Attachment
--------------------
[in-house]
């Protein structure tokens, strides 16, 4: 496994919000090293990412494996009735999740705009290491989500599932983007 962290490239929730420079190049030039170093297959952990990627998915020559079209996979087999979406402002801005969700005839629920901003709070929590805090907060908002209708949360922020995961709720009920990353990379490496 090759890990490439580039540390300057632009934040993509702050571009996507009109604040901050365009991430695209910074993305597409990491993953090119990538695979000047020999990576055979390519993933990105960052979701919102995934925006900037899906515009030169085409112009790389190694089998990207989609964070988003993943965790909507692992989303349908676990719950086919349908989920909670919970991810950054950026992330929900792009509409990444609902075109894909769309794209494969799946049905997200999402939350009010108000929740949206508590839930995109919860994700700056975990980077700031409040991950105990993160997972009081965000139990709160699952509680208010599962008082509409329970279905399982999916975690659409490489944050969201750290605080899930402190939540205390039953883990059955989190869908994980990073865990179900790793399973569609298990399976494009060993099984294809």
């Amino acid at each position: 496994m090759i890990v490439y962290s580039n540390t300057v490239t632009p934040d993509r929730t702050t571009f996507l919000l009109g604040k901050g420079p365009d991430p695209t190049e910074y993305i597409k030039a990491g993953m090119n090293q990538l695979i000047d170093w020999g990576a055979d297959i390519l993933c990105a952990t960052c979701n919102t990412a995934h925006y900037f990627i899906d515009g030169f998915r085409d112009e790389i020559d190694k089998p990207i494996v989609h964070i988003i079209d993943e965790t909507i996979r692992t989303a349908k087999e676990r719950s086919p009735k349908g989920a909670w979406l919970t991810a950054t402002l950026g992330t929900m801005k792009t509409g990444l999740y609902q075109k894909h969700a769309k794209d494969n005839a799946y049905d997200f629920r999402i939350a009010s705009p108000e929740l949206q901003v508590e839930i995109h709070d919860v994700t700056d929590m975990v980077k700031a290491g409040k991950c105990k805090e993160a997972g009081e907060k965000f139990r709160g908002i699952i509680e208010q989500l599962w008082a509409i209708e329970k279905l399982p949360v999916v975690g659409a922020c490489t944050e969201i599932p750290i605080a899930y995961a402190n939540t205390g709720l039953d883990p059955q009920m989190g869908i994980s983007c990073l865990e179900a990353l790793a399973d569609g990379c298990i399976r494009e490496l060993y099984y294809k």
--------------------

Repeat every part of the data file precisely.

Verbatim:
[in-house]
């Protein structure tokens, strides 16, 4: 496994919000090293990412494996009735999740705009290491989500599932983007 962290490239929730420079190049030039170093297959952990990627998915020559079209996979087999979406402002801005969700005839629920901003709070929590805090907060908002209708949360922020995961709720009920990353990379490496 090759890990490439580039540390300057632009934040993509702050571009996507009109604040901050365009991430695209910074993305597409990491993953090119990538695979000047020999990576055979390519993933990105960052979701919102995934925006900037899906515009030169085409112009790389190694089998990207989609964070988003993943965790909507692992989303349908676990719950086919349908989920909670919970991810950054950026992330929900792009509409990444609902075109894909769309794209494969799946049905997200999402939350009010108000929740949206508590839930995109919860994700700056975990980077700031409040991950105990993160997972009081965000139990709160699952509680208010599962008082509409329970279905399982999916975690659409490489944050969201750290605080899930402190939540205390039953883990059955989190869908994980990073865990179900790793399973569609298990399976494009060993099984294809």
């Amino acid at each position: 496994m090759i890990v490439y962290s580039n540390t300057v490239t632009p934040d993509r929730t702050t571009f996507l919000l009109g604040k901050g420079p365009d991430p695209t190049e910074y993305i597409k030039a990491g993953m090119n090293q990538l695979i000047d170093w020999g990576a055979d297959i390519l993933c990105a952990t960052c979701n919102t990412a995934h925006y900037f990627i899906d515009g030169f998915r085409d112009e790389i020559d190694k089998p990207i494996v989609h964070i988003i079209d993943e965790t909507i996979r692992t989303a349908k087999e676990r719950s086919p009735k349908g989920a909670w979406l919970t991810a950054t402002l950026g992330t929900m801005k792009t509409g990444l999740y609902q075109k894909h969700a769309k794209d494969n005839a799946y049905d997200f629920r999402i939350a009010s705009p108000e929740l949206q901003v508590e839930i995109h709070d919860v994700t700056d929590m975990v980077k700031a290491g409040k991950c105990k805090e993160a997972g009081e907060k965000f139990r709160g908002i699952i509680e208010q989500l599962w008082a509409i209708e329970k279905l399982p949360v999916v975690g659409a922020c490489t944050e969201i599932p750290i605080a899930y995961a402190n939540t205390g709720l039953d883990p059955q009920m989190g869908i994980s983007c990073l865990e179900a990353l790793a399973d569609g990379c298990i399976r494009e490496l060993y099984y294809k």